Fukala has a faith as strong as his fists

Augusta's Kevin Fukala was signed recently by the RiverHawks to be an enforcer, but doesn't let that mean streak leave the ice.

Kevin Fukala arrived in Augusta last week looking for two things: a church and a fight.


The 6-foot-2, 215-pound forward came from the Central Hockey League, where he was known as an enforcer. He confirmed his role on the first faceoff of his first shift in Augusta last Friday by dropping the gloves and pummeling Huntsville forward Brett Needham. The fight, which started two minutes into the game, didn't last long and ended with Needham picking himself up off the ice as Fukala skated to the penalty box with a five-minute major and a standing ovation.

Less than an hour earlier, Fukala had already prepared for the moment in a peculiar way.

"I actually pray for my other combatant," he said. "Each team has a fighter, and I actually pray for both of us, because it's a hard job for both of us."

Fukala's willingness to fight any and all challengers on the ice is matched only by his willingness to talk about his Christianity off the ice. It doesn't take much to trigger his aggressiveness in a game. His 24 penalty minutes in two games last weekend came for fighting, boarding, instigating and being an aggressor, which resulted in a game misconduct.

But the 25-year-old rookie claims an identity far beyond a heavy fist and an eye-catching mohawk.

"It's definitely a role that I don't like to handle with pride," he said. "It's just a job. It's not who I am off the ice."

Fukala is a soft-spoken man of faith who spent last summer as an on-ice instructor with Hockey Ministries International after wrapping up a four-year college career at Central Oklahoma. He said he scored 75 goals in his first two seasons of hockey before hitting a growth spurt that resulted in a steady dose of encouragement from coaches to embrace the more physical side of the game.

Multiple YouTube videos with highlight fights have made the young forward a bit of an Internet star in the minor league hockey community. His impact with the RiverHawks was felt immediately.

"I was joking around with him a little bit, calling him my insurance policy," line mate Aaron McGill said. "He's a great team guy. It's nice to have another guy that'll stick up for you."

Though they lost both games last weekend, the RiverHawks put forth a more physical effort that pleased coach Brad Ralph and should give the team momentum as they prepare for a pair of weekend home games starting tonight at 7:30 p.m. against the Columbus Cottonmouths at James Brown Arena.

"Having a guy like that on your team, not only does it provide energy to the other players, but it gives them more confidence and more room on the ice," Ralph said after Friday's game. "It was exciting hockey. There's a lot of energy in the arena. If you're a fan, you can't ask for much more out of a hockey game."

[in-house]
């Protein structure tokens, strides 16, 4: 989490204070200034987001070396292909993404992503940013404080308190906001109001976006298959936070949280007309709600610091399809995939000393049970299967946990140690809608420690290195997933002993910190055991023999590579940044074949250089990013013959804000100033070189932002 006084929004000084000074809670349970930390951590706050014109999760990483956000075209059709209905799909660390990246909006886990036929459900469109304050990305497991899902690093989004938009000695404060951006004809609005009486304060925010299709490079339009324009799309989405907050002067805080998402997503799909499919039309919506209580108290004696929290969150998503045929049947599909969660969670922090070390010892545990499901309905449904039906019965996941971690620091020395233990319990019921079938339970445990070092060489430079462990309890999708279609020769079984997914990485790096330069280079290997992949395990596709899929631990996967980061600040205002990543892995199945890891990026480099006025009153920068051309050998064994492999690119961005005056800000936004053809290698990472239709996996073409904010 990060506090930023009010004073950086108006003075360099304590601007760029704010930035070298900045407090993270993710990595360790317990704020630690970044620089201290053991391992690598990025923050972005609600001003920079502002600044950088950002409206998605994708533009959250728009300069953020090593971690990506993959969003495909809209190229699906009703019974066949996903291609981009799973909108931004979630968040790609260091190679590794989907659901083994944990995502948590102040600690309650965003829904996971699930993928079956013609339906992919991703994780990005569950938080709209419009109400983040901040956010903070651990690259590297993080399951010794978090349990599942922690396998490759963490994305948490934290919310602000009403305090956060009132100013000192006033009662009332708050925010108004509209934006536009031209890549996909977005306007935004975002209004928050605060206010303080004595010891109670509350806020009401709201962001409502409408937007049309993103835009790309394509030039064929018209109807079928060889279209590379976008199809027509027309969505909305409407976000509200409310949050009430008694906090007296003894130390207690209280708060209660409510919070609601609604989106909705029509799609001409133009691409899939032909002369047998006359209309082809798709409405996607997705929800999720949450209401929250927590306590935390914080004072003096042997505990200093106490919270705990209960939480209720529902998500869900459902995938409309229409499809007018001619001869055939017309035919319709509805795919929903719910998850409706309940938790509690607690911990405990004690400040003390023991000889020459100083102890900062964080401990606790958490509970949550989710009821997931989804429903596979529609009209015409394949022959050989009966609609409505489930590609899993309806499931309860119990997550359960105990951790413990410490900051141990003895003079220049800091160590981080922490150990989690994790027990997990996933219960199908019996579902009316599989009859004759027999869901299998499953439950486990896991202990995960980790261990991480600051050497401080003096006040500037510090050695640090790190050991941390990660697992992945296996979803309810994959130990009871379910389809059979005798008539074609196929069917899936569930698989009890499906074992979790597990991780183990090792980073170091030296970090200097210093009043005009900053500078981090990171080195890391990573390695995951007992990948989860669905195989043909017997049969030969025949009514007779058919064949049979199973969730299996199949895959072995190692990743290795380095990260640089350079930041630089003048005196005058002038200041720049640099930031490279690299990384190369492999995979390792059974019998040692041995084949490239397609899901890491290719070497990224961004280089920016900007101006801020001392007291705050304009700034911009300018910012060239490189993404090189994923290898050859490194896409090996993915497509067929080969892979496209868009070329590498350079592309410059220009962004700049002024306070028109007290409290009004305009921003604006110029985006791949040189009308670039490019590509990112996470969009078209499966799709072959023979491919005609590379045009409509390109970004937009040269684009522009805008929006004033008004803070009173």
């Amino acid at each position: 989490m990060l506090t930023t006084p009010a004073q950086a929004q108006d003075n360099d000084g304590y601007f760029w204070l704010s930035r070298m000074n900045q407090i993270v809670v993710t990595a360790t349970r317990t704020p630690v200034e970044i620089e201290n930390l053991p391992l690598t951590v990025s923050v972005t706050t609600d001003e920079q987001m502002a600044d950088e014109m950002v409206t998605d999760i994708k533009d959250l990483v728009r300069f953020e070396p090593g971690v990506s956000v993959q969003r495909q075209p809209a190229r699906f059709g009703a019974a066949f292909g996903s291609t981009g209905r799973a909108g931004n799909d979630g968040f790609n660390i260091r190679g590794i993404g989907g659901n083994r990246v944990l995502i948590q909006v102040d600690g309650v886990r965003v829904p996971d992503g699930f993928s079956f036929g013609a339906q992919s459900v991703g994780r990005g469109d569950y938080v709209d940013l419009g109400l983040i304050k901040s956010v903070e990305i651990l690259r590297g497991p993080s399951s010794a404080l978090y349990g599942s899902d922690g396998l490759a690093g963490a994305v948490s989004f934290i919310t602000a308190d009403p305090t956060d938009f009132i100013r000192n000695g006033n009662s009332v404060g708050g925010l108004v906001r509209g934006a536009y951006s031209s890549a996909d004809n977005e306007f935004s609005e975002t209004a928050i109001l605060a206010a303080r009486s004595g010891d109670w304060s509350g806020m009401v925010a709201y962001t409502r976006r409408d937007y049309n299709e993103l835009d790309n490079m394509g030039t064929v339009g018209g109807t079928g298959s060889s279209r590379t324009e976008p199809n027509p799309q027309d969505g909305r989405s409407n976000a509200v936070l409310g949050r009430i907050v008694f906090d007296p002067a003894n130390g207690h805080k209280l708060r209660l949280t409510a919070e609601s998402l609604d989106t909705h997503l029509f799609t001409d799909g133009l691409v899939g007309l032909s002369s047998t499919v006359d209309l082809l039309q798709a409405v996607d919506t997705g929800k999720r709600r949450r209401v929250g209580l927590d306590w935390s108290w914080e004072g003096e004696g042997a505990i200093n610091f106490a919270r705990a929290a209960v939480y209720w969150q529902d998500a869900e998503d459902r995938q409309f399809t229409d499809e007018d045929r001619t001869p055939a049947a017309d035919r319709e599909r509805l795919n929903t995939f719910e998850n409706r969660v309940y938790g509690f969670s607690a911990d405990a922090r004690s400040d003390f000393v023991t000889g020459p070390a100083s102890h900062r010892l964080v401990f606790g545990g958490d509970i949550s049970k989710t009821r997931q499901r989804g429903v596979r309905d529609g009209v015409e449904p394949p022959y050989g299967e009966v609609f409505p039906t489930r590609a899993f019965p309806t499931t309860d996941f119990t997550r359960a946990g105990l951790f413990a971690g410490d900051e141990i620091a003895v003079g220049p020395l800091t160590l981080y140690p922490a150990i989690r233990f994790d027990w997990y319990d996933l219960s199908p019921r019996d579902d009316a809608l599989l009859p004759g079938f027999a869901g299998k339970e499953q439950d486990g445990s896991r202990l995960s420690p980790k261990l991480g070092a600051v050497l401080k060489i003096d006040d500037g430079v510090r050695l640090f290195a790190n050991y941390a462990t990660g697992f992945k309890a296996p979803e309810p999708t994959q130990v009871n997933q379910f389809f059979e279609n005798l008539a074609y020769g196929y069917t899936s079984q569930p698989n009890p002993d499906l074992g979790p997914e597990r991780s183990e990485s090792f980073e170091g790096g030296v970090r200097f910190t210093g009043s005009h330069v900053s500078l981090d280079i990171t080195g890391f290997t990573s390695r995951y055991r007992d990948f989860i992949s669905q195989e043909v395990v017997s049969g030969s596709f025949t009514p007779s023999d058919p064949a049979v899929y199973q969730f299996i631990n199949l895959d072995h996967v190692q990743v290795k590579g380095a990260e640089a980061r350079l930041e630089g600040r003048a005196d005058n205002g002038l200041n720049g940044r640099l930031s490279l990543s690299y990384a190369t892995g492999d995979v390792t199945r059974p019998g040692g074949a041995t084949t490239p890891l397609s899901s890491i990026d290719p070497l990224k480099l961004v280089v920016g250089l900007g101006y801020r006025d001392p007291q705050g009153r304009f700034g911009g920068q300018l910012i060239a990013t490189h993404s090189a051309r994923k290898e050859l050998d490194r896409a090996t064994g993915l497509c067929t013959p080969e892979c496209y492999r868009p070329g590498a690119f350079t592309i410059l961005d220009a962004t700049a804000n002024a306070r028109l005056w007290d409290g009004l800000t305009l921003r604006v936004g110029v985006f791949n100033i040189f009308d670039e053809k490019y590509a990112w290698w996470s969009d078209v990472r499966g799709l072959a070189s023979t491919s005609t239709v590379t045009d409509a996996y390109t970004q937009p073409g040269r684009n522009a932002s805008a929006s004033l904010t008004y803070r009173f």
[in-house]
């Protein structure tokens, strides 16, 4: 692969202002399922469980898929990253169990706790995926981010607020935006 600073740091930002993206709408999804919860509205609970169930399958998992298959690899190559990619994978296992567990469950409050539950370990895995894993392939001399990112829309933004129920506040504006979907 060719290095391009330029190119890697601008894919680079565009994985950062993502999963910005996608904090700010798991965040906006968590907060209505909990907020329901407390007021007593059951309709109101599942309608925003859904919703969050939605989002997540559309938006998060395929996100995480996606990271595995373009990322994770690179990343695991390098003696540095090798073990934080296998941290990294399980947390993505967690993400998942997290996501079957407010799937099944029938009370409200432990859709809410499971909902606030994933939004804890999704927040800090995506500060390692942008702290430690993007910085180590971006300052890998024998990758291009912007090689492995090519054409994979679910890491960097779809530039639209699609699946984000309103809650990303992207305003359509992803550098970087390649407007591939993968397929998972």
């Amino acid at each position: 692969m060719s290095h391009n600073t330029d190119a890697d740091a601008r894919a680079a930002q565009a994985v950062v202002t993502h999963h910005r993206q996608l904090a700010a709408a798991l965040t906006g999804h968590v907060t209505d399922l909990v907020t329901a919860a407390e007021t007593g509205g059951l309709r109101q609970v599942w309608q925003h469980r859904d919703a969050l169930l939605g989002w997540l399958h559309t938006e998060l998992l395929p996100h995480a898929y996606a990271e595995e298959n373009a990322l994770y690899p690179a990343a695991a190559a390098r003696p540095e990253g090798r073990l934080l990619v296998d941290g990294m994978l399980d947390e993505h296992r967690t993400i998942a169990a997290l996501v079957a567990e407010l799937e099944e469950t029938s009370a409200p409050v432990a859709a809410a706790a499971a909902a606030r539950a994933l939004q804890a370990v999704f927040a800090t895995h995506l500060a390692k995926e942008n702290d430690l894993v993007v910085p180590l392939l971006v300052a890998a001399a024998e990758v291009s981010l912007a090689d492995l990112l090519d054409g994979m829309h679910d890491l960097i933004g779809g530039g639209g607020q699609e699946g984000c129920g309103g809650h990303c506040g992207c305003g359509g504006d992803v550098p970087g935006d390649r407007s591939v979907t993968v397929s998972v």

A little more than 1,000 fans saw the RiverHawks debut a more physical style of play Friday night. After Fukala's performance, more than 2,000 showed up for Saturday's game. The rookie gave a repeat effort, going after a Knoxville player who, Fukala said, deserved some attention after the Ice Bears erased a 2-0 deficit late in the first period.

"You take a run at one of my teammates, I'm coming," Fukala said. "When my coach says my name on the bench in a situation like that, I know what my job is. I was out there for a reason -- to try to get something stirred up."

Fukala said he doesn't leave his religion in the locker room when a game starts. Even in fighting, his motivation remains the same.

"I would say that my job as an enforcer, you may not think a lot of Christians would do that job, but God says he's our strength and our shield and when we trust him he helps us. He also says to be strong and courageous," he said. "The biggest thing is, he wants us to do our job 100 percent for him and not for man. When I hit that ice, I'm doing it all for him. He's the reason why I'm here. He's the reason why I'm breathing. I owe it all to him."

Fukala isn't alone in such a philosophy. Former NHL enforcer Stu Grimson, whose aggressive play and willingness to fight earned him the nickname "The Grim Reaper," spent more than a decade at hockey's highest level preaching a similar message of Christianity.

Though Fukala's ultimate goal in hockey is to rise to levels beyond the Southern Professional Hockey League, he said he's ready to be Augusta's fighter this season.

"You can expect to see more of it, and I think this weekend's games should be interesting," he said. "We need to walk out of here with four points."



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